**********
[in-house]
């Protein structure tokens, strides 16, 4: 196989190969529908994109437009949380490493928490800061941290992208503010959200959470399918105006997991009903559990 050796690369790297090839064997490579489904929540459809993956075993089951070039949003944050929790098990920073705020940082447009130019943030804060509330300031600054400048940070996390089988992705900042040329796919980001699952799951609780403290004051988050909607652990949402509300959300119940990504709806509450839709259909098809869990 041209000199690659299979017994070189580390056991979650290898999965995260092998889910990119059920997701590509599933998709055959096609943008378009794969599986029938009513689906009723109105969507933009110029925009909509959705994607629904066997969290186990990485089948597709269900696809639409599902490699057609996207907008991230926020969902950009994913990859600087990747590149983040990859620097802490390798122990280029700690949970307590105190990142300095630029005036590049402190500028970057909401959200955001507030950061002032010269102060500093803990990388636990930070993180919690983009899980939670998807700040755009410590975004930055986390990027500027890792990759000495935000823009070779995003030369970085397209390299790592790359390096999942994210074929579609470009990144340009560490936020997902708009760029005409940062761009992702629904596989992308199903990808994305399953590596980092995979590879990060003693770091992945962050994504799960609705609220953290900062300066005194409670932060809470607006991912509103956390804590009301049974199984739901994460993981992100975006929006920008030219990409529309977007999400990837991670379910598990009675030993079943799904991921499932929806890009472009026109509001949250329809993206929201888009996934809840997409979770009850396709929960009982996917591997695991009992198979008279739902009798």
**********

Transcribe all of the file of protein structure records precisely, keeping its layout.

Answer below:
[in-house]
């Protein structure tokens, strides 16, 4: 196989190969529908994109437009949380490493928490800061941290992208503010959200959470399918105006997991009903559990 050796690369790297090839064997490579489904929540459809993956075993089951070039949003944050929790098990920073705020940082447009130019943030804060509330300031600054400048940070996390089988992705900042040329796919980001699952799951609780403290004051988050909607652990949402509300959300119940990504709806509450839709259909098809869990 041209000199690659299979017994070189580390056991979650290898999965995260092998889910990119059920997701590509599933998709055959096609943008378009794969599986029938009513689906009723109105969507933009110029925009909509959705994607629904066997969290186990990485089948597709269900696809639409599902490699057609996207907008991230926020969902950009994913990859600087990747590149983040990859620097802490390798122990280029700690949970307590105190990142300095630029005036590049402190500028970057909401959200955001507030950061002032010269102060500093803990990388636990930070993180919690983009899980939670998807700040755009410590975004930055986390990027500027890792990759000495935000823009070779995003030369970085397209390299790592790359390096999942994210074929579609470009990144340009560490936020997902708009760029005409940062761009992702629904596989992308199903990808994305399953590596980092995979590879990060003693770091992945962050994504799960609705609220953290900062300066005194409670932060809470607006991912509103956390804590009301049974199984739901994460993981992100975006929006920008030219990409529309977007999400990837991670379910598990009675030993079943799904991921499932929806890009472009026109509001949250329809993206929201888009996934809840997409979770009850396709929960009982996917591997695991009992198979008279739902009798």